There used to be a picture in the guild room, taken before Mr. Ritter's time, in which several men were shown, including Caleb F. Wright and his brother. Because they served on weekdays and did a great deal of work, they continued as unattached servers after the guild started to function.

VERY FEW of the boys of the days of the picture are living. Erskine Wright (a priest), Arthur W. Howes, and Walter Reed are all we know about.

The rules of the guild were well kept. There were prayers before and after serving, silence while vested, no light talk about the Church or its ornaments, attendance at meetings, and a monthly Communion. The duties of acolytes were many and varied, besides those of serving once or twice on Sunday. There were meetings of guilds, stations of the Cross, and daily Masses to be served.

The sacristan called on various members to help change the hangings at the high altar, and all the boys helped at Christmas. Twice a year all the brass and lamps had to be polished; the lamps (14 in all) had to be boiled in lye before they could be handled and some pieces of brass had to be taken apart to clean the cracks. There was often carpenter work to be done. Any acolyte handy with tools was pressed into service.

Besides all this, there were special calls. If a body was kept in the church over night (there was then no crypt), the acolytes kept watch, two at a time. At 2 A.M. with no light but the six .candles, St. Clement's is a weird place, with more creaks and cracks than one could imagine. There was very little heat, so the acolytes borrowed cloaks of the priests.

At funerals the crucifer stood with the cross raised at the foot of the casket during the entire service and often went to the grounds in rain or snow.

Another duty was Rogation intercession. The acolytes took the hours from 7 P.M. to 7 A.M. Younger ones had a half-hour turn until 10 P.M.; then the older ones took an hour each, and after 12 P.M. those to go on duty slept in the vestry room on cots. A long rope was stretched from the chancel to the vestry. It was tied to the ankle of the next man on duty, and about 10 minutes before time was up, the man on duty gave a tug which awakened his successor. The chain of prayer could not be broken.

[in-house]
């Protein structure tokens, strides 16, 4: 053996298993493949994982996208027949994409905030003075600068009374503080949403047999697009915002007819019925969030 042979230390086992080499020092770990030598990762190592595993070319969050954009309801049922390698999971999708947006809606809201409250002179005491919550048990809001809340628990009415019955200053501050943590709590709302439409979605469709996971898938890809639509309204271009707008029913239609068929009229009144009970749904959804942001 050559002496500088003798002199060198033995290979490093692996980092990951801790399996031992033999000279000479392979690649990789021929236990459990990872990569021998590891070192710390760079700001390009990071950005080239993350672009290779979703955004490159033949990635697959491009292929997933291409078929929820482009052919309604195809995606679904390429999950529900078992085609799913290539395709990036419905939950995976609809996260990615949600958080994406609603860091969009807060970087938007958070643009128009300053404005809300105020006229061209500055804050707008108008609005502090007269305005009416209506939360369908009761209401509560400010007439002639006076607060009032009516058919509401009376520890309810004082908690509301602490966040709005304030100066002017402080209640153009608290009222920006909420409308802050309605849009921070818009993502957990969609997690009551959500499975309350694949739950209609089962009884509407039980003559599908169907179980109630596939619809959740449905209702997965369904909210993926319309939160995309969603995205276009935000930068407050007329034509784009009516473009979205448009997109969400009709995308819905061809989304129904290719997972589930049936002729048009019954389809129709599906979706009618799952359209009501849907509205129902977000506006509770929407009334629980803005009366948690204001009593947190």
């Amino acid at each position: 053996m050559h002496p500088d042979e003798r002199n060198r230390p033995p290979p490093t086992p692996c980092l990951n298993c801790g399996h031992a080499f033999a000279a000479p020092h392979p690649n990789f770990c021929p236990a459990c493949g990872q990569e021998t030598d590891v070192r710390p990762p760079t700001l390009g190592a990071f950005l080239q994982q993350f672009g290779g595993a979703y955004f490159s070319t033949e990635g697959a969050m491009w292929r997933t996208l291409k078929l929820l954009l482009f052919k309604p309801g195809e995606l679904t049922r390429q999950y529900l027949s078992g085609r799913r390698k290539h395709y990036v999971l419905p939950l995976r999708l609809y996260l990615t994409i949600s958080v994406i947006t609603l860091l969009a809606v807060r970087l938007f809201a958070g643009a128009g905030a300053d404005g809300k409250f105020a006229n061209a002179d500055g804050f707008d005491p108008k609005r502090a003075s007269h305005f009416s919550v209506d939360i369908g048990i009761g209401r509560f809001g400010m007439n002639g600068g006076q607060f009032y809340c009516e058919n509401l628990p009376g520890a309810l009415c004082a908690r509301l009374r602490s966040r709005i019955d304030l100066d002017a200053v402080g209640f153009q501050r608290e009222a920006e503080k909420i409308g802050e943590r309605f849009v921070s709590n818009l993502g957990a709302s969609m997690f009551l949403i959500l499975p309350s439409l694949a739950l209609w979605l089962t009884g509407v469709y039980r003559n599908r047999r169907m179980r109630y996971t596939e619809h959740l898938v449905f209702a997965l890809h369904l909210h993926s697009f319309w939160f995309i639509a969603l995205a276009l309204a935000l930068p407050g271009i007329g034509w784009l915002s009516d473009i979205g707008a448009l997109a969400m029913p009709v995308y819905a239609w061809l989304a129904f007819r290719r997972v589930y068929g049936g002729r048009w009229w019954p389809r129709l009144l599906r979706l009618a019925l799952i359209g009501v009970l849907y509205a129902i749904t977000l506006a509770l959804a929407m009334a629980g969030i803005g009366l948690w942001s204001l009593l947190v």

On Ascension morning at 7 o'clock, there was a Solemn Mass, when all the acolytes who served received Holy Communion.

There was an all-day retreat on Passion Sunday, pretty well attended. Silence was kept all day. In later years a general retreat for acolytes from outside was tried, but the visitors were not sufficiently trained in spiritual matters to understand it, and it was not continued.

For about a month in summer, the members of the guild had a cottage at Point Pleasant. They went down in relays, each paying his own board. Some of Mr. Downing's friends paid the rent.

So far as we know, St. Clement's spent nothing on St. Vincent's guild; its services were entirely free.

The guild office was sung, but Mr. Ritter says "singing was not our best work; one Lent we were called upon to sing hymns at mission service at night. They never had a choir that worked as well as we did, but the singing was something else."

About 1891, Fr. Longridge had to provide burial for a former parishioner who had died in the almshouse. From that occasion developed St. Vincent's burial guild. There was enough collected from outside to buy a lot at Mt. Moriah. The members attended Mass on the day of the funeral and, where possible, went to the grounds in the undertaker's wagon. The guild also kept the lot in order, and in time put up a large crucifix and iron crosses on the graves.

In after years the work was kept up outside of the guild, and eventually the lot was given to the city mission. The purpose of the burial guild was to provide Christian burial for baptized members of the Church who died in the almshouse without means or with insufficient funds to care for them. As the almshouse chapel was a miserable place, funds were collected to refurnish it.

Among the first servers were Bishop Francis of Indianapolis and the Rev. Charles L. Steele, rector emeritus of Calvary memorial church.